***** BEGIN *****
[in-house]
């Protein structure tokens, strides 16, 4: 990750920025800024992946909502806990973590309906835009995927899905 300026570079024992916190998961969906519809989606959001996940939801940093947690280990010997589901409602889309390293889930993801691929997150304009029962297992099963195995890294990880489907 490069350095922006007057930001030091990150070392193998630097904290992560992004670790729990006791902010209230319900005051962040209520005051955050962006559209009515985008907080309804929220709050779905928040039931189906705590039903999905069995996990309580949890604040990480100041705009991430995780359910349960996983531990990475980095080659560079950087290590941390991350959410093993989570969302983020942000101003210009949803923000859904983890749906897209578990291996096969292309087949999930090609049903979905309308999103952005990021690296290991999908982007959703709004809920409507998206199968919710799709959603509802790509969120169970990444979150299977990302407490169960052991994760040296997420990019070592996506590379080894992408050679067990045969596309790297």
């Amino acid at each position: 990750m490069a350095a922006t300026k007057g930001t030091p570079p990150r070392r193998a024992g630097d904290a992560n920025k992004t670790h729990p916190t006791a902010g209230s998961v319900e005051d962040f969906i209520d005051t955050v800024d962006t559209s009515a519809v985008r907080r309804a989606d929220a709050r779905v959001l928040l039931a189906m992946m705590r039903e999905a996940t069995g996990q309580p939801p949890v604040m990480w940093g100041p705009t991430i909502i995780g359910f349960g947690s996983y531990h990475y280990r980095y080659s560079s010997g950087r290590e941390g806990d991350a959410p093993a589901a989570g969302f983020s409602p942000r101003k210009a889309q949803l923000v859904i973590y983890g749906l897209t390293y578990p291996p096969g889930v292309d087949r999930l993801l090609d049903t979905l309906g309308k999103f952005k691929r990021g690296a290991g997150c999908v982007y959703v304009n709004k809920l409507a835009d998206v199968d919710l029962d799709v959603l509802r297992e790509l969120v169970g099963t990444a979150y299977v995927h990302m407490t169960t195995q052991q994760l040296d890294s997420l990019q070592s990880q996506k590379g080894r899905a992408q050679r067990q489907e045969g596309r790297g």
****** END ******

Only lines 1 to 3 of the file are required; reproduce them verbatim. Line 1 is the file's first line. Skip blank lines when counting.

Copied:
[in-house]
């Protein structure tokens, strides 16, 4: 990750920025800024992946909502806990973590309906835009995927899905 300026570079024992916190998961969906519809989606959001996940939801940093947690280990010997589901409602889309390293889930993801691929997150304009029962297992099963195995890294990880489907 490069350095922006007057930001030091990150070392193998630097904290992560992004670790729990006791902010209230319900005051962040209520005051955050962006559209009515985008907080309804929220709050779905928040039931189906705590039903999905069995996990309580949890604040990480100041705009991430995780359910349960996983531990990475980095080659560079950087290590941390991350959410093993989570969302983020942000101003210009949803923000859904983890749906897209578990291996096969292309087949999930090609049903979905309308999103952005990021690296290991999908982007959703709004809920409507998206199968919710799709959603509802790509969120169970990444979150299977990302407490169960052991994760040296997420990019070592996506590379080894992408050679067990045969596309790297």
């Amino acid at each position: 990750m490069a350095a922006t300026k007057g930001t030091p570079p990150r070392r193998a024992g630097d904290a992560n920025k992004t670790h729990p916190t006791a902010g209230s998961v319900e005051d962040f969906i209520d005051t955050v800024d962006t559209s009515a519809v985008r907080r309804a989606d929220a709050r779905v959001l928040l039931a189906m992946m705590r039903e999905a996940t069995g996990q309580p939801p949890v604040m990480w940093g100041p705009t991430i909502i995780g359910f349960g947690s996983y531990h990475y280990r980095y080659s560079s010997g950087r290590e941390g806990d991350a959410p093993a589901a989570g969302f983020s409602p942000r101003k210009a889309q949803l923000v859904i973590y983890g749906l897209t390293y578990p291996p096969g889930v292309d087949r999930l993801l090609d049903t979905l309906g309308k999103f952005k691929r990021g690296a290991g997150c999908v982007y959703v304009n709004k809920l409507a835009d998206v199968d919710l029962d799709v959603l509802r297992e790509l969120v169970g099963t990444a979150y299977v995927h990302m407490t169960t195995q052991q994760l040296d890294s997420l990019q070592s990880q996506k590379g080894r899905a992408q050679r067990q489907e045969g596309r790297g």